DeWitt challenges each of those three

[43 A.3d 295]

rulings, our review of which is de novo.5 For the reasons discussed below, we agree with the last two rulings. Because our conclusion as to them enables us to affirm the grant of summary judgment, we need not discuss the first of the trial court's rulings. We therefore leave for another day the issue of whether (as DeWitt argues) long-term false imprisonment constitutes a continuous infliction of injury, such that giving notice of the claim within six months after any date on which the imprisonment continued constitutes notice “within six months after the injury ... was sustained” for the purposes of § 12–309.6

II. The False Imprisonment and Malicious Prosecution Claims

“The gist of any complaint for ... false imprisonment is an unlawful detention....” Clarke v. District of Columbia, 311 A.2d 508, 511 (D.C.1973). “[I]t is a familiar principle that probable cause for an arrest and detention constitutes a valid defense to a claim of false ... imprisonment.” Magwood v. Giddings, 672 A.2d 1083, 1086 (D.C.1996). For probable cause to exist, “it is sufficient that the arresting officer have a good faith, reasonable belief in the validity of the arrest and detention.” Gabrou v. May Dep't Stores Co., 462 A.2d 1102, 1104 (D.C.1983); see also Weisman v. Middleton, 390 A.2d 996, 1002 (D.C.1978) (noting that probable cause “may flow from a belief that turns out to be unfounded as long as it is not unreasonable”) (citation and internal quotation marks omitted); Johnson v. United States, 349 A.2d 458, 460–61 (D.C.1975) (explaining that the test of probable cause is “whether at the moment the arrest was made,” ... “the facts and circumstances within [the officer's] knowledge and of which they had reasonably trustworthy information were sufficient to warrant a prudent man in believing that the petitioner had committed ... an offense”) (quoting Beck v. Ohio, 379 U.S. 89, 91, 85 S.Ct. 223, 13 L.Ed.2d 142 (1964) (internal quotation marks omitted)). “Probable cause must be supported by more than mere suspicion but need not be based on [the same quantum of] evidence sufficient to sustain a conviction.” Perkins v. United States, 936 A.2d 303, 306 (D.C.2007) (citations and internal quotation marks omitted).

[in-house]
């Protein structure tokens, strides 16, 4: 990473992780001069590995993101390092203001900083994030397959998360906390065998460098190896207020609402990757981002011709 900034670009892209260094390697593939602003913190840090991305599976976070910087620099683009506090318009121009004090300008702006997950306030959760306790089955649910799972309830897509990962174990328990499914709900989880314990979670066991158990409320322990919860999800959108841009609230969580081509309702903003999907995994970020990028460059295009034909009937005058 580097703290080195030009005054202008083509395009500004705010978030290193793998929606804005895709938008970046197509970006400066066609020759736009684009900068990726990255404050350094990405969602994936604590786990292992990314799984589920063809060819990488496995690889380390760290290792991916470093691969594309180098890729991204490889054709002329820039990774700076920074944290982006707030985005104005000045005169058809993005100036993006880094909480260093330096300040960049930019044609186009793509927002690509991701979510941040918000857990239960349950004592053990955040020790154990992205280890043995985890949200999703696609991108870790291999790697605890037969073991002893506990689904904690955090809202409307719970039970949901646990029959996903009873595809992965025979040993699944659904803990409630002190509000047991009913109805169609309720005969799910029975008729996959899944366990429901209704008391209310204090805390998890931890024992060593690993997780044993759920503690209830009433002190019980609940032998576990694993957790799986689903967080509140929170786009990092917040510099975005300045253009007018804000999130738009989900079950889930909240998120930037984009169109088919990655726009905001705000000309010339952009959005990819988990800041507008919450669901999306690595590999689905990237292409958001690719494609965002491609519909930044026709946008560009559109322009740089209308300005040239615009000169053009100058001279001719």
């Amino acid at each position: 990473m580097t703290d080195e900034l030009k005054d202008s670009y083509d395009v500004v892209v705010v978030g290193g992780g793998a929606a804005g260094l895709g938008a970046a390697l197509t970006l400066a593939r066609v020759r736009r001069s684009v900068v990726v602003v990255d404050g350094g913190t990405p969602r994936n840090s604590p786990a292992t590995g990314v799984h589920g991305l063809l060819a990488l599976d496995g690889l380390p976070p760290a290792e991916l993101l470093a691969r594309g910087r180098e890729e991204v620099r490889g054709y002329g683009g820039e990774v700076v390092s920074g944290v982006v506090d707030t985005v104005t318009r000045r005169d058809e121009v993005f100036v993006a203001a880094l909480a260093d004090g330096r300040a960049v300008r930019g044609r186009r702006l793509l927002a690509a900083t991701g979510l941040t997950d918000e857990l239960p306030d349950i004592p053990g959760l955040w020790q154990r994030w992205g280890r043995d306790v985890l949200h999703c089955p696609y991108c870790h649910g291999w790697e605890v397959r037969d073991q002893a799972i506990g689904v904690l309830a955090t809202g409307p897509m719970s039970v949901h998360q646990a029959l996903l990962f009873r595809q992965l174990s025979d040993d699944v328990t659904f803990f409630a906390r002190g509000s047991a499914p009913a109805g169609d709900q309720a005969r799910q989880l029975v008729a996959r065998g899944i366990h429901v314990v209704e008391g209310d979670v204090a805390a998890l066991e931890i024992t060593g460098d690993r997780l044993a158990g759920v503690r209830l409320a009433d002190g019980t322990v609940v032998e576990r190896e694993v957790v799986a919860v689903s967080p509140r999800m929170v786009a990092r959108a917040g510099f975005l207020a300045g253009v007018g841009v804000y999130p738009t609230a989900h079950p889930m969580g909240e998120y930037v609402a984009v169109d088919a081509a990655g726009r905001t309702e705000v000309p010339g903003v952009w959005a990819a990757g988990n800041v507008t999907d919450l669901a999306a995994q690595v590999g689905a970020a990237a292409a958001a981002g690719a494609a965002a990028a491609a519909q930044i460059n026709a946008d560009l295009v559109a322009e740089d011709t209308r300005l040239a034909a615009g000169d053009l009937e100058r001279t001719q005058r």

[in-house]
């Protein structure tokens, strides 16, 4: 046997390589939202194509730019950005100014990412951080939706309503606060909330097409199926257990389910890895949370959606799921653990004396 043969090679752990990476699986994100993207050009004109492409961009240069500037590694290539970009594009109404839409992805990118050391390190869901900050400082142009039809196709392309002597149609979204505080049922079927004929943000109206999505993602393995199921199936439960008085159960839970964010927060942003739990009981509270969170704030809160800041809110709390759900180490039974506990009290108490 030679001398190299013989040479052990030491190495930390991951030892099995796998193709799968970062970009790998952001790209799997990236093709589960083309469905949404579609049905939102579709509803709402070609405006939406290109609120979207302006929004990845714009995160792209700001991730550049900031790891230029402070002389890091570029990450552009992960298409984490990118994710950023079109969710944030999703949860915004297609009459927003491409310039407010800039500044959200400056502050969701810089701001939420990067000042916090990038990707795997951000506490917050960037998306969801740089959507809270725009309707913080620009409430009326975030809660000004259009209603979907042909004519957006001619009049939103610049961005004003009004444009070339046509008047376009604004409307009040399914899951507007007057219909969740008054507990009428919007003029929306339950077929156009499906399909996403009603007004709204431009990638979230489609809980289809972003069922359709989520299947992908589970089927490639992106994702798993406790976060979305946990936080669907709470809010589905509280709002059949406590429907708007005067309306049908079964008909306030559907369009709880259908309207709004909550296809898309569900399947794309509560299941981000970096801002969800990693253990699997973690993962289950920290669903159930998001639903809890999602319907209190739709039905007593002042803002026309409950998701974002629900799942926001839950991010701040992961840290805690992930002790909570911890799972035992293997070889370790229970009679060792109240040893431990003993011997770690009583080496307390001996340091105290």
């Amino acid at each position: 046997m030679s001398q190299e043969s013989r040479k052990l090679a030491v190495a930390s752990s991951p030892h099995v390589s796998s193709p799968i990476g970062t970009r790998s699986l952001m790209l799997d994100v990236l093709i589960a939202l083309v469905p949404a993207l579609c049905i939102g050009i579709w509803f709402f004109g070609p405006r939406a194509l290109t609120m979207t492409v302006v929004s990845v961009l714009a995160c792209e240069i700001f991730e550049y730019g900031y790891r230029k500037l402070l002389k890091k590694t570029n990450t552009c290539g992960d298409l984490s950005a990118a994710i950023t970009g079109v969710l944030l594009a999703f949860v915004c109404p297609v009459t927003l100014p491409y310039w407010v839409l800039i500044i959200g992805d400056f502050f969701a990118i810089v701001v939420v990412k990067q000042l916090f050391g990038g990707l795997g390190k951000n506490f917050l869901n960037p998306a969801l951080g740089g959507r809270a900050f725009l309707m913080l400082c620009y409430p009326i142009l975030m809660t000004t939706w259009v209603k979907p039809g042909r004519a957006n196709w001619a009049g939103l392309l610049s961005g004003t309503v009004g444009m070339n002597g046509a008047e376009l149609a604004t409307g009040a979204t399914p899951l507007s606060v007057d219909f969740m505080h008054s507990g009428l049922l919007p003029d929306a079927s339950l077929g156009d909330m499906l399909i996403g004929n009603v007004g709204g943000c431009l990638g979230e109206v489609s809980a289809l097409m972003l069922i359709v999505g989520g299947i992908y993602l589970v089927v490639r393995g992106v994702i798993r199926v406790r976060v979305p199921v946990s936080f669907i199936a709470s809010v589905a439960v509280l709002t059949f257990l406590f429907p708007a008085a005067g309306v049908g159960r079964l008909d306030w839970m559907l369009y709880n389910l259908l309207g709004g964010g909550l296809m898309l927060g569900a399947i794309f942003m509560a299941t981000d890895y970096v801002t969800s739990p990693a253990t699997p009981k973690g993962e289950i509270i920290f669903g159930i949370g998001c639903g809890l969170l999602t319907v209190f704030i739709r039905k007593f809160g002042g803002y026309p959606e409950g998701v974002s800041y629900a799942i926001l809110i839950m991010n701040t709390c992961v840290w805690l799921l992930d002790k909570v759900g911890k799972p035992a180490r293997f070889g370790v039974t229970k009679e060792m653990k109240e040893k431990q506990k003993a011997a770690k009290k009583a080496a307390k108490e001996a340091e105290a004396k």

“The existence of probable cause will likewise defeat a claim for malicious prosecution....” Gabrou, 462 A.2d at 1104;see also

[43 A.3d 296]

Prieto v. May Dep't Stores Co., 216 A.2d 577, 578 (D.C.1966) (“There is no material distinction between reasonable grounds for detention in false imprisonment and probable cause in malicious prosecution.”). “[T]o establish a case of malicious prosecution[,] there must be (a) a criminal proceeding instituted or continued by the defendant against the plaintiff, (b) termination of the proceeding in favor of the accused, (c) absence of probable cause for the proceeding, and (d) ‘Malice,’ or a primary purpose in instituting the proceeding other than that of bringing an offender to justice.” Jarett v. Walker, 201 A.2d 523, 526 (D.C.1964) (citation and internal quotation marks omitted). As one court has observed, “[i]n an action for malicious prosecution, the plaintiff bears a heavy burden of proof to show lack of probable cause.” Schlueter v. S. Energy Homes, Inc., 252 Fed.Appx. 7, 9 (6th Cir.2007) (citation and internal quotation marks omitted).